MOOCs are still the wild west of higher education, and there is no “one size fits all” approach to building one. At Coursera, we’ve been working with educators as they experiment with designing courses for this new format, and for a student body of unprecedented proportions. (For example, Duke University’s Think Again: How to Reason and Argue by Walter Sinnott-Armstrong and Ram Neta has more than 180,000 enrolled students.) We’re reimagining many aspects of what it means to teach a course, ranging from lecture delivery, to assignments, to strategies for engaging the online community of students.

While there are many resources for teachers to learn from when approaching online education, we’ve become aware that there is still a need for a central space for professors to share successful practices, ask each other questions, and showcase examples of what’s worked and what hasn’t in their online classes. Recently, we launched a course called Teaching a MOOC, open to all of the professors on the Coursera platform (we’ll be launching a free, public version soon). It functions like any of the courses we offer, including video lectures that offer guidelines for developing an online course for the first time, discussion forums and a gallery where professors can see examples from other classes. And that’s just the tip of the iceberg.

An educator who’s been teaching in a traditional classroom format faces many challenges and unknowns when creating an online course. The lecture creation process is different. The peer-graded homework is different. The process for managing your “classroom” is different. Even the copyright law requirements are different. Jeremy Adelman, a Princeton University professor who teaches A History of the World Since 1300, explains, “When you lecture into a recording box, it’s different from lecturing to students in person. I have a teaching style that relies on energy from students, and I had to figure out strategies that would transcend [that style] for my class on Coursera.”

Adelman discovered that in putting his course online, he became more focused on what students are experiencing, even though he wasn’t in direct contact with them. “When I lectured, I had to ask myself at all times ‘What is it that I want my students to learn?’ In the old-fashioned lecture hall I was an entertainer, more self-focused rather than teaching-focused, but I was not conscious of this dynamic until I put a course online for the first time,” he says. “For me, the lectures alone were a source of continuous learning and adaptation.”

Throughout the entire MOOC creation process, educators must constantly be student-focused, figuring out what is the most useful content for their students to experience next. With no admissions office, online students are vastly more diverse than the students in a typical college classroom. They vary in educational background, learning ability, and culture. Students are also at different points in their life, and range from teenagers to working professionals to retirees, and may have different learning goals. Educators have to make classes accessible without underestimating student ability.

Stanford professor Scott Klemmer was pleasantly surprised by his experience teaching a Human-Computer Interaction course. His class was the first to use peer grading (in fact, he worked with Daphne Koller and me to design Coursera’s current peer assessment system). After using self-assessment for six years in his class at Stanford, he thought there was “no way” that he could expect students to handle self- and peer-assessment online.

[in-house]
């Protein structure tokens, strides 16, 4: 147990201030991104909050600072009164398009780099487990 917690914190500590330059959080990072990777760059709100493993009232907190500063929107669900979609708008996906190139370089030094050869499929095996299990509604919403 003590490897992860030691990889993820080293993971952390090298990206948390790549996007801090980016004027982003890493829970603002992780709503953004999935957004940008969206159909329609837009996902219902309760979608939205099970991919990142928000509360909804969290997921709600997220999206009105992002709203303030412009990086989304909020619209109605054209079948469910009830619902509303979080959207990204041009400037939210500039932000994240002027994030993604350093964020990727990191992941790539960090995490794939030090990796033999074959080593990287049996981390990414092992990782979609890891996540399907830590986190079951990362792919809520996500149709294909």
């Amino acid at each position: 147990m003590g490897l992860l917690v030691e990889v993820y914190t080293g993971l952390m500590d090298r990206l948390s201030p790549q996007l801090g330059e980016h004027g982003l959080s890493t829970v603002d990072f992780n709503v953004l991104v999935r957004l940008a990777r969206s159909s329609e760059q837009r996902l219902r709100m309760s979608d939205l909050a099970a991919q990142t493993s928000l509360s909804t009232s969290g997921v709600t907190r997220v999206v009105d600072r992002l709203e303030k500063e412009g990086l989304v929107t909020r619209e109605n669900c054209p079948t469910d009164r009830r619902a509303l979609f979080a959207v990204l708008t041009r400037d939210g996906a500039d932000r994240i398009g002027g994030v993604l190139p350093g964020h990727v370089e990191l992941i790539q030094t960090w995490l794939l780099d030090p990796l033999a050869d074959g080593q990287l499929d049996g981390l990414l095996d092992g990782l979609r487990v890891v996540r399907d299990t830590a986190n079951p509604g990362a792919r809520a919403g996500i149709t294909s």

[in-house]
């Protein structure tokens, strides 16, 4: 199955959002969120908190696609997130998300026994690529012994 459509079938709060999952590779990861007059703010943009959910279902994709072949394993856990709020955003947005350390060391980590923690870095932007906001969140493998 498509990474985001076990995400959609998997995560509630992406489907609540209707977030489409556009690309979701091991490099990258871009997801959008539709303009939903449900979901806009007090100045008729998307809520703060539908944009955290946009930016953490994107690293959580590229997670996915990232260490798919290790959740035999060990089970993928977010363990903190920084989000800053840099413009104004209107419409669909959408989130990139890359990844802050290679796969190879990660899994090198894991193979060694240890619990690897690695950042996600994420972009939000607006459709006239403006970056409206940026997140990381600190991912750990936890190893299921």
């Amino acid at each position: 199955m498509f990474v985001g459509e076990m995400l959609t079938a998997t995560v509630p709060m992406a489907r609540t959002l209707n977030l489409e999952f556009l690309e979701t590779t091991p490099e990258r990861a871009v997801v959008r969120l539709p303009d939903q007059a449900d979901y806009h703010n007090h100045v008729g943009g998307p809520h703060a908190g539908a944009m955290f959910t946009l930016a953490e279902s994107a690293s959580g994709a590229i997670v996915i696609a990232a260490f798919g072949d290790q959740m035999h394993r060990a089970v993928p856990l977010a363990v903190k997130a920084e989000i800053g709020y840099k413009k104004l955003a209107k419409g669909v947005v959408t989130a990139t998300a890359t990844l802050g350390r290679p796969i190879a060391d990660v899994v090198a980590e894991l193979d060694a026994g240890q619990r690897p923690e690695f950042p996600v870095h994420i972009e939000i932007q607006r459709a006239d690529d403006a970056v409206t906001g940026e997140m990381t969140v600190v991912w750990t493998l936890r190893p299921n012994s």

“But it worked amazingly well,” Klemmer explains. “When we surveyed students at the end of class, one of the things they rated highest, in terms of what taught them the most, was the act of assessing peers -- they found it extremely valuable. I put a huge amount of time into designing course materials based on rubrics and assessment techniques that I taught in my Stanford class on campus; I had no idea what it would mean to translate that into the online world.”

There has always been a tendency in distance education to focus on the physical barriers -- the distance between the professors and the students, and between the students themselves. Many people, including those in academia, believe there to be a broadcast quality to online lectures, with one person delivering lectures to students behind screens, where they can’t engage directly with the professor. They wonder, “If the professors don’t see their students, how can it be teaching?”

But through today's technological advancements, online courses are very much alive. They are part of an ecosystem that, if nurtured through community discussion forums, meetups, e-mails, and social media (like Google+ hangouts), can flourish and grow. This allows each class’s community to take on a life of its own, with a distinct culture that’s defined at least as much by the students as the instructor, and which even skillful instructors can only guide, but not control.  Nearly every instructor that I’ve spoken to has been surprised by the  deep desire of students to connect with each other as well as with the teaching staff and professor. 

University of Michigan professor Eric S. Rabkin found his experience teaching Fantasy and Science Fiction: The Human Mind, Our Modern World incredibly enriching. “I had not anticipated the kindness and excitement I see in this large body of participants. Despite the potential for impersonality, I have received emails of thanks, of enthusiasm, of discovery. I have replied to some of those and some of my replies have been re-posted to the forums by the recipients. The community knows I care and, at first astonishingly to me, cares back. They care enough not only to spend time with each other but to share their experiences, some even through blogs of their own, with the wider world,” he says. “Amazingly, this feels somehow like a family. Not like a nuclear family, but like a suddenly discovered distant city brimming with eager cousins one had never known before.”